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    Antarctic Peninsula 2019

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Rosanna Price

Waking up in Antarctica

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 Waking up in Antarctica After a short break and some time to process her experience in Antarctica, we caught up with Inspiring Explorer Rosanna Price to get her perspective on the expedition, find out the highlights of the trip and the big…

FROM OUR INSPIRING EXPLORERS

In Nansen’s Footsteps

Film out now

In 2018 Antarctic Heritage Trust took four young explorers 560km across the Greenland ice cap, in an epic expedition honouring Fridtjof Nansen’s first crossing 130 years ago. The explorers included a record-setting trailblazer, a New Zealand endurance athlete, a respected international videographer and an intrepid Australian adventurer (who once slept for nearly three months to overcome a head injury). The team took 28 days to ski across the ice cap dragging sleds behind them. They faced unprecedented levels of snow, Arctic hurricanes and sickness, in a season where only a handful of teams made it across the ice successfully. In Nansen’s Footsteps documents this journey and is the Trust’s third Inspiring Explorers’ film.

Director: Keith Parsons (Inspiring Explorer)
Producer: Belmont Productions
Executive Producer: Antarctic Heritage Trust

With thanks to Kathmandu and Ousland Explorers.

Watch the film

Read the full story

2019 Inspiring Explorers

Leah Stewart

Marco de Kretser

Alexander Hillary

Rosanna Price

Georgie Archibald

Lana Kiddie-Vai

Mele Fetu’u

Caragh Doherty

Meet Mike…

AHT is thrilled to be partnering with Olympic kayaker Mike Dawson, who will be joining the Inspiring Explorers’ Expedition as a kayaking mentor.

Mike Dawson was born in Tauranga in 1986. After taking up kayaking at a young age, the sport quickly became his main focus. He has so far competed in two Olympic Games, has achieved silver and bronze medals in extreme kayaking championships, and has participated in kayaking expeditions in Chile, Uganda, Pakistan and beyond…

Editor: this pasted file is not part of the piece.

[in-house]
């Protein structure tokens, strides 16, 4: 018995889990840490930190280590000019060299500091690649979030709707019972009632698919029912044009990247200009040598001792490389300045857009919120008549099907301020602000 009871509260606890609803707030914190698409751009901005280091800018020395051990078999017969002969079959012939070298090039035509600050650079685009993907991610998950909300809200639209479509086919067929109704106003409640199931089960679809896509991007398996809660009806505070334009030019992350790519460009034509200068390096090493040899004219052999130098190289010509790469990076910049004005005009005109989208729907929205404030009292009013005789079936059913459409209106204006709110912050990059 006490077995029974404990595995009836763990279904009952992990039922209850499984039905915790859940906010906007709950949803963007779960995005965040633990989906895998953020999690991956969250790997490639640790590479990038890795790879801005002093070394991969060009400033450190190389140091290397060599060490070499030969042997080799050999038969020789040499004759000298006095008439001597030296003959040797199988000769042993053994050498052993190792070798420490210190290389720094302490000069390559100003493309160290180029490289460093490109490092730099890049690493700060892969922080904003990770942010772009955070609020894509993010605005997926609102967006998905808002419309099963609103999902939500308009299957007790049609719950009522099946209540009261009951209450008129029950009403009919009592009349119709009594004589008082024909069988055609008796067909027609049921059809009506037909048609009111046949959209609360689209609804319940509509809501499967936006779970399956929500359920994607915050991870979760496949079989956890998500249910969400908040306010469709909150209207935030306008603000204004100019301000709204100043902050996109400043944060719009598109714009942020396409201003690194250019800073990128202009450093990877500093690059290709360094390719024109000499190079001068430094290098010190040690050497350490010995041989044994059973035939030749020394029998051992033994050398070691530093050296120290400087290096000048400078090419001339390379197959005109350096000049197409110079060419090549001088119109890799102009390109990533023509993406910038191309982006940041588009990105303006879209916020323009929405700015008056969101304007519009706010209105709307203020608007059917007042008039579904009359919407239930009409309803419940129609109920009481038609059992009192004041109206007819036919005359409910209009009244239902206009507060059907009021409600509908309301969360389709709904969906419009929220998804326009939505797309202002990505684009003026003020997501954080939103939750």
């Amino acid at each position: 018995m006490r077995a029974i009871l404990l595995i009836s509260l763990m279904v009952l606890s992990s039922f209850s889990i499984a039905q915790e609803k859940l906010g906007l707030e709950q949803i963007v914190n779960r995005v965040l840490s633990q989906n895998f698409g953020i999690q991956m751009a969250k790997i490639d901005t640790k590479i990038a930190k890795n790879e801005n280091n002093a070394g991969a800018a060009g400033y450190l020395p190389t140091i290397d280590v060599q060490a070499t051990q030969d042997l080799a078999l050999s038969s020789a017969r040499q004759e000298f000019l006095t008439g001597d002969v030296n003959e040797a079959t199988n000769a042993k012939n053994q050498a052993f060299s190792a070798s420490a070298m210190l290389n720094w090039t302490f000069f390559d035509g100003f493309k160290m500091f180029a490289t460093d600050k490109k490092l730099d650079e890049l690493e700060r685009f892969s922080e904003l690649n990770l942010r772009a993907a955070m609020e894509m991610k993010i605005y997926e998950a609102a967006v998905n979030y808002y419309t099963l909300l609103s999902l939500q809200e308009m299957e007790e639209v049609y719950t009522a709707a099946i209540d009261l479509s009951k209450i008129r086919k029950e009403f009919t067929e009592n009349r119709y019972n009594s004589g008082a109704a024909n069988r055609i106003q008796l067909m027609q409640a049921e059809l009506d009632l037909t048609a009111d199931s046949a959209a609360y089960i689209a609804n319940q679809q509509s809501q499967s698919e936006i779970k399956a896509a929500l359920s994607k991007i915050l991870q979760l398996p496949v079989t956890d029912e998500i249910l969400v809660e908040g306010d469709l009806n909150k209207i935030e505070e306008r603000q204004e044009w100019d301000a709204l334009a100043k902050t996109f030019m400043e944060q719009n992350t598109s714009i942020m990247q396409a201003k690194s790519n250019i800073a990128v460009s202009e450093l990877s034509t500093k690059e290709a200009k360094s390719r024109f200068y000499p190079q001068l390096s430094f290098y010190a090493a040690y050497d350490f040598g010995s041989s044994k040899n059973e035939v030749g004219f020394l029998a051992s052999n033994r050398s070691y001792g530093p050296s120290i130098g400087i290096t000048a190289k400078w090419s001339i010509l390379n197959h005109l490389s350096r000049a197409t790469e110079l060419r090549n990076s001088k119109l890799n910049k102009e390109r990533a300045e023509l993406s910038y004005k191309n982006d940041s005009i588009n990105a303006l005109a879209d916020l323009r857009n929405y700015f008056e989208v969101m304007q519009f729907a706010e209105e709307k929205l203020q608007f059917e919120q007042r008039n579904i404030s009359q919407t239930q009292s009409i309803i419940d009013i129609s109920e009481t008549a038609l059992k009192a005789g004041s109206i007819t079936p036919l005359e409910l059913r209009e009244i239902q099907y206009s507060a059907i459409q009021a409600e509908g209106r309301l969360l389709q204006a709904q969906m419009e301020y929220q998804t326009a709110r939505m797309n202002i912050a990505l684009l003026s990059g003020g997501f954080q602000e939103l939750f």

“I have loved kayaking ever since I first started doing it as a kid. I’m absolutely stoked to be joining AHT to share my passion for kayaking with other young New Zealanders and hopefully teach people some new skills!”

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"With modern technology and a vessel with all the comforts of home (showers, beds, hot meals), we travelled to Antarctica in relative luxury compared to the early polar explorers like Scott and Shackleton. I think the night on the ice may have been the closest experience to what they may have experienced in terms of discomfort (although definitely nowhere near the same degree), so I have a whole new level of respect for them.
But I think the sense of wonder and amazement at this beautiful continent is inspiring no matter who you are, no matter when you visit Antarctica - whether a hundred years ago, today or a hundred years from now. I feel that just being there connected me to the great feats of these polar explorers." Rosanna Price was the on-board blogger for this year's Inspiring Explorers' Expedition. 
Read the latest reflections in her post-expedition interview at www.inspiringexplorers.com. 📸Antarctic Heritage Trust/Alexander Hillary; Antarctic Heritage Trust/Mike Dawson

#inspiringexplorers2019 #inspire #explore #discover #antarctica #frontier
This photo of Shackleton's Nimrod Hut at Cape Royds was taken on a particularly nice day this 2018/2019 season.

Shackleton's team was the first to ascend nearby Mt Erebus, the world's southernmost volcano, in March 1908. Shackleton wrote on leaving his Nimrod Hut: "We watched the little hut fade away in the distance with feelings almost of sadness, and there were few men aboard who did not cherish a hope that some day they would once more live strenuous days under the shadow of mighty Erebus"

Photo: Antarctic Heritage Trust/Mike Gillies; Royal Geographical Society

#explore #discover #conserve #Antarctica #Shackleton #nimrodexpedition
#OTD 21 April – on this day in 1934, Norwegian explorer Carsten Borchgrevink died aged 69 in Oslo, Norway.

Borchgrevink led the British Antarctic Expedition, which sailed from London on the Southern Cross landing at Cape Adare in January 1899. Borchgrevink and his party inhabited Cape Adare – an area now famous for its harsh weather and as the site of the world’s largest Adelie Penguin colony – from 1899–1900. Although the expedition sailed under the Union Jack, most of the crew were Norwegian.